Routine screening exams are an important part of managing your health. Preventive health screenings for women are used to screen for diseases, discuss lifestyle habits, and assess risk for future problems.
The Provincial Health Services Authority (PHSA) recommends Pap tests for women and transgender individuals between the ages of 25 and 69. Cervical cancer screenings should be performed every three years.
Women between the ages of 40 and 49 should speak with their healthcare provider about when to start and how often to get mammograms. The PHSA recommends women between the ages of 50 and 74 get a mammogram every two years.
Cervical Cancer Screening
Approximately 200 new cases of cervical cancer are diagnosed in BC each year, according to the Public Health Association of BC. Cervical cancer can often be prevented by receiving the human papillomavirus (HPV) vaccine and undergoing routine Pap tests to look for precancers and treat them before the cancer has a chance to spread.
Cervical cancer screenings are used to detect precancerous changes, as well as early cancers. The ultimate goal of these screenings is to reduce the number of people who develop and die from this cancer. The World Health Organization (WHO) estimates that more than 95 percent of cervical cancer cases are due to the human papillomavirus.
The most common tests used to screen for cervical cancer include a Pap test and an HPV test. Pap tests look for changes that develop in the cells of the cervix. Certain types of cell changes can result in cancer. HPV tests look for high-risk viruses known to cause cervical cancer.
The result of a Pap test may come back as normal, abnormal, or unclear. With a normal result, you can follow the regular schedule for your next screening. Abnormal results mean that you have some changes on your cervix but does not necessarily mean that you have cervical cancer. An unclear test result means that there were not enough cells to test and that you may need to be retested.
Breast Cancer Screening
Breast cancer is the most common cancer in BC women, accounting for 28 percent of all cancer diagnoses for BC women, according to the BC Cancer Registry. Screenings are used to look for breast cancer before you develop any signs or symptoms. Breast cancer screening plays a key role in maintaining good health by helping to detect breast cancer at its earliest stage when the chances of survival are highest.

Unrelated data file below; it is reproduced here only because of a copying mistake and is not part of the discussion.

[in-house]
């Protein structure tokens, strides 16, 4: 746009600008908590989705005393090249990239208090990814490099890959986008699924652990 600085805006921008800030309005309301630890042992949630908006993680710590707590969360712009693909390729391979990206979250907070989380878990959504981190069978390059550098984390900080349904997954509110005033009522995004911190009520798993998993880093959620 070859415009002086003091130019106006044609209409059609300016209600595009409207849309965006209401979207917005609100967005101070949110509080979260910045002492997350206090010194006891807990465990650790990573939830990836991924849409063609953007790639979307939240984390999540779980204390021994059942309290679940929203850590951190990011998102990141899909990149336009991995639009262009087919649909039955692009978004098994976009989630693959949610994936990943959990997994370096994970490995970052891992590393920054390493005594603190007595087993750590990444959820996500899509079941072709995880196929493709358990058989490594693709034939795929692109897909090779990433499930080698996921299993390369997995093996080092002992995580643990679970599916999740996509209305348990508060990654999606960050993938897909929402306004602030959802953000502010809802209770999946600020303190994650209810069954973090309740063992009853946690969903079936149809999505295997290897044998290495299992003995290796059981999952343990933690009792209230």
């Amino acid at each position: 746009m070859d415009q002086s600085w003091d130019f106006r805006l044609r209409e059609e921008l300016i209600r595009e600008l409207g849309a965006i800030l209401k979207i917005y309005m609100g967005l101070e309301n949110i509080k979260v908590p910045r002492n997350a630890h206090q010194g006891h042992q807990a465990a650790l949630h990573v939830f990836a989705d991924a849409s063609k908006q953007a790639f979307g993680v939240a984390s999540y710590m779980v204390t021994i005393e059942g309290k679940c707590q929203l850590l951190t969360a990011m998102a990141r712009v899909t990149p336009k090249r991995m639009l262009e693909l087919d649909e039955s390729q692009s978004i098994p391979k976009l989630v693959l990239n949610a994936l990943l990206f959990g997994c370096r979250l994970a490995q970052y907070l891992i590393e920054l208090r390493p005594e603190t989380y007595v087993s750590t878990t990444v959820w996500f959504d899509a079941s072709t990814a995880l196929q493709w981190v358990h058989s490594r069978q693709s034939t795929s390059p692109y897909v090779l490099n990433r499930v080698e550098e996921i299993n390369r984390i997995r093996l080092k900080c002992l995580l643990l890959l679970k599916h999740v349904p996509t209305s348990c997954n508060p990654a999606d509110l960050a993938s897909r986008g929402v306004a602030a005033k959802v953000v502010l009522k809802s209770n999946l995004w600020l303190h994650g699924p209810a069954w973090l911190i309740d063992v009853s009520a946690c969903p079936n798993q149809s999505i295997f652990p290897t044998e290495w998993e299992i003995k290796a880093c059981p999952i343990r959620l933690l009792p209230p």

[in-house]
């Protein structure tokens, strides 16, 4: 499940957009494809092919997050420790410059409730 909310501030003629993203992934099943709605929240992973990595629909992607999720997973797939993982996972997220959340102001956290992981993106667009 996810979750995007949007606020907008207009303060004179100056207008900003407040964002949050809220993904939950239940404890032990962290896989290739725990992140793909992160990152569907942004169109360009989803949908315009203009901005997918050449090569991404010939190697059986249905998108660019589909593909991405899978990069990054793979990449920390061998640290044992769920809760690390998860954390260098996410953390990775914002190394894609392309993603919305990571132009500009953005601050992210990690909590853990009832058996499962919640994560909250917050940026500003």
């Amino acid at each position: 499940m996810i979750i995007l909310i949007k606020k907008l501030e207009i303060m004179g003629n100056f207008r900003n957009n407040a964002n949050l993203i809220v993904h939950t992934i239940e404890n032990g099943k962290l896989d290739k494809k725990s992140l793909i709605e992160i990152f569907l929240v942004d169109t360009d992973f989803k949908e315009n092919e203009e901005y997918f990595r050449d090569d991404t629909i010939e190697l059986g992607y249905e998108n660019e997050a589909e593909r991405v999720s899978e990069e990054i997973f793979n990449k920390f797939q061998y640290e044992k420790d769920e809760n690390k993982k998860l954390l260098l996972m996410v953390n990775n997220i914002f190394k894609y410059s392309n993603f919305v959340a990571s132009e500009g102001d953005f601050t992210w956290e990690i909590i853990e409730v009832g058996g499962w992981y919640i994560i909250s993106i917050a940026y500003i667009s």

The two most common types of screening tests used to detect breast cancer include mammograms and breast magnetic resonance imaging (MRI). A mammogram is an X-ray of the breasts and is considered the best way to find breast cancer in women of screening age.
Breast MRIs use radio waves and magnets to take pictures of the breasts. A breast MRI is most often recommended for women who are at high risk for developing breast cancer. They are generally not used for women at average risk as breast MRIs can give an abnormal result even when there is no cancer present.
The possible findings following a mammogram may show no signs of breast cancer, the presence of dense breast tissue, a benign (non-cancerous) condition, or an abnormal finding that may require follow-up testing to rule out a cancer diagnosis. For example, calcifications may appear as small, bright white spots on the imaging, resulting in an abnormal finding.
Vitalia Naturopathic Medicine
Naturopathic medicine encourages women to take their health into their own hands. At Vitalia Health care, our team of dedicated Naturopathic Doctors focuses on addressing your unique health needs. Book an appointment online or contact us at 604-566-9355.
Dr Tasreen Alibhai, ND